As you travel, you get to have a party of Digimon with you. You have a hard cap of eleven Digimon that can be in your party but there is also a memory limit where the stronger the Digimon is the more memory it takes up. If you only have an available memory of 20, then you’ll have to decide whether you want three Rookie digimon that take up five to eight memory or one Mega Digimon. As you progress and get Memory Upgrades, you will be able to fit more and more Digimon in. As you progress, this memory limit stops you from power leveling your Digimon too much. You’re able to get nearly all the Digimon from the start of the game, but that doesn’t necessarily mean you’re able to use them all.
On these jobs, you will end up in random battles, usually in the digital world. These battles are max three against three and you are able to swap out for any of your eight reserves whenever you feel like it. The battles are fast and each Digimon has their own signature attack and animation so you can see your favorite Digimon use your favorite attacks. There is also a nature and type stat that decides whether your attack will be super effective or not effective at all. These are Data which is strong against Vaccine, which is strong against Virus, which is strong against Data. There is also a neutral type that excludes you from this chain meaning you won’t have a weak typing but you also won’t be able to get a super effective attack.
For all that is good about the battles, there are still some issues. On the right hand side screen during battles, you see the order of the next ten attacks. When you’re in regular dungeons, your Digimon will be much stronger than your opponents a lot of the time, so you’ll be able to hit multiple times before they even get a chance. This leads to you going fight to fight without getting hit once. Not only is the speed stat slightly broken but at times the defence stat is too. There were many cases where you go from one hitting Ultimate level Digimon to wasting three to five attacks on a Rookie Digimon. In the end it was easier to just hit as hard and as fast as possible as opposed to planning any battles for type advantages. At the start of each battle you “scan” the attacking Digimon, this scanning process is the way you can get your own Digimon. Each scan can charge up from 5% to 30% and once a Digimon types scan has reached 100% you are able to Digiconvert them at the Digilab for your own use. You can also let the scan reach a max 200% which will give you a Digimon with higher stats.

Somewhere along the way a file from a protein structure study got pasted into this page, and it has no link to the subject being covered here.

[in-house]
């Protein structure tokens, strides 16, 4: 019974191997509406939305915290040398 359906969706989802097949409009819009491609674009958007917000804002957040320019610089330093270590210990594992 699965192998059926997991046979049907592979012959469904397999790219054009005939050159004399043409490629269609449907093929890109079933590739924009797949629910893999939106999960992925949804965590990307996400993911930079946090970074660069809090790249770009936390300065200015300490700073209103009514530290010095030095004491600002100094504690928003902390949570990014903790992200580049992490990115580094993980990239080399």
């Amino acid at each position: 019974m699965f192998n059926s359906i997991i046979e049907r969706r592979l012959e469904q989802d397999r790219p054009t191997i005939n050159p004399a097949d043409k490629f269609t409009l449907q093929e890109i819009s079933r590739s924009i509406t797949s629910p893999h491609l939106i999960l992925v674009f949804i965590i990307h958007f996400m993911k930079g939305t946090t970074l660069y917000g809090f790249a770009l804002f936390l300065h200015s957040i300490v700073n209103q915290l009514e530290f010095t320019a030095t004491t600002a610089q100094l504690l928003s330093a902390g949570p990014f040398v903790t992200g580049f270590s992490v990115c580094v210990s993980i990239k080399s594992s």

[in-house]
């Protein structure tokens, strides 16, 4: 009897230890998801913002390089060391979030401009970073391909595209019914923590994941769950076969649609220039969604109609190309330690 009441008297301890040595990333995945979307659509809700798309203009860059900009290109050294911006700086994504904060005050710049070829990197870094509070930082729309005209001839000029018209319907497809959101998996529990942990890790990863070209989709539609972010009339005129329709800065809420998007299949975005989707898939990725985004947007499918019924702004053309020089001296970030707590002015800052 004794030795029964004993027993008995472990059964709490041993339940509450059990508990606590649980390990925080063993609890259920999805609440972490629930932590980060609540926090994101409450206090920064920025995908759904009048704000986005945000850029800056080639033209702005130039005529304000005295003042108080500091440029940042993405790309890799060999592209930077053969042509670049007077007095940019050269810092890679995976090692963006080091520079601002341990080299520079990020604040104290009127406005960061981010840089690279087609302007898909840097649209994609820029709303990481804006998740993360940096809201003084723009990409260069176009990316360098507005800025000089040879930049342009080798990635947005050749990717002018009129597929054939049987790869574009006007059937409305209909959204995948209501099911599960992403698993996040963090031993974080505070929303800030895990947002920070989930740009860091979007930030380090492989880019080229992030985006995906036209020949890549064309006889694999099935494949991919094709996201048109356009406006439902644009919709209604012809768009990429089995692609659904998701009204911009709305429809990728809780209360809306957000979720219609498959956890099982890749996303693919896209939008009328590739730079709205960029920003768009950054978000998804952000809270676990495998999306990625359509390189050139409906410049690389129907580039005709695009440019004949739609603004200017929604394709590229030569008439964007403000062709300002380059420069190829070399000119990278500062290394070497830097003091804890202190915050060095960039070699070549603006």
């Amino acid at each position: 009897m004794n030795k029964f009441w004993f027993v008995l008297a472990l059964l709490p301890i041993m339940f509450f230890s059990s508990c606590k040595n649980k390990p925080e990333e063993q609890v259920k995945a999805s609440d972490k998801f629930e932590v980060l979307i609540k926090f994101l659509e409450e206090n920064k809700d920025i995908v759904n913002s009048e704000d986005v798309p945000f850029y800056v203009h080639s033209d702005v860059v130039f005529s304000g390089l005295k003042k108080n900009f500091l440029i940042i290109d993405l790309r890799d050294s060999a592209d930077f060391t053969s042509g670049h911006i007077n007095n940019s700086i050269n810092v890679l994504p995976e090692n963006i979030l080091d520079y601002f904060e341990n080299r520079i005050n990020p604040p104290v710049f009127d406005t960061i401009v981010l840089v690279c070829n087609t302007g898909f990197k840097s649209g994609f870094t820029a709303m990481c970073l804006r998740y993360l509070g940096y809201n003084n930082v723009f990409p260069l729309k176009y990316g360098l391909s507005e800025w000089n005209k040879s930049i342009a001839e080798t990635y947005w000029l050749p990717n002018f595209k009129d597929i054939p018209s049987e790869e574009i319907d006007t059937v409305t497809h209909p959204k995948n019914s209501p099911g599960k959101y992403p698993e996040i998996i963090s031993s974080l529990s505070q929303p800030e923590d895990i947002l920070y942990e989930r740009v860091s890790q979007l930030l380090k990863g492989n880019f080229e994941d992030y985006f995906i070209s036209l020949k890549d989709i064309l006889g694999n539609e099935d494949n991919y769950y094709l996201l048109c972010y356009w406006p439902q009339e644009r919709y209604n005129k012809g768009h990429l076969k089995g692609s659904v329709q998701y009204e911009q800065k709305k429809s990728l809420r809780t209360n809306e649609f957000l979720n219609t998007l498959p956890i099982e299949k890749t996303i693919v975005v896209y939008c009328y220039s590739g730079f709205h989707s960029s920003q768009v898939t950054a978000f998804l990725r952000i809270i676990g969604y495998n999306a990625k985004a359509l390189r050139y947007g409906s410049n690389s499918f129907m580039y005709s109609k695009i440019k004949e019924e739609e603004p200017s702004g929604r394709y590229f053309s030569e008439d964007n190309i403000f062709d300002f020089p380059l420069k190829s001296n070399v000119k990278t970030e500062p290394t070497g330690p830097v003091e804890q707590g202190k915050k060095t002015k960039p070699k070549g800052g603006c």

The real trick, and a large part of what makes the game fun, is the way you raise your Digimon. In Digimon Story: Cyber Sleuth, it isn’t just about experience and levels but also about how your stats are looking. Digivolution it isn’t as simple as a linear evolution of Agumon to Greymon to MetalGreymon. Cyber Sleuth has branched Digivolutions, so your Agumon can go to six different Digimon instead of just one. Each Digimon is able to go from level 1 to level 99 and each time they Digivolve or De-Digivolve they are reset to that creature’s base stats. There are stats the level up with your Digimon like HP, SP, ATK, DEF, INT, and SPD. All these stats will become important as you’re trying to decide what path you want to take in your evolution. Do you need 140 ATK and level 60, or are you going to wait to build up for 130 SPD and a level 65? This leaves you organizing which Digimon you want to train up and for what purpose. For those who are afraid that with over 240 Digimon all you’ll be doing is grinding levels there are ways that you can build your team and items that you can equip to boost your EXP.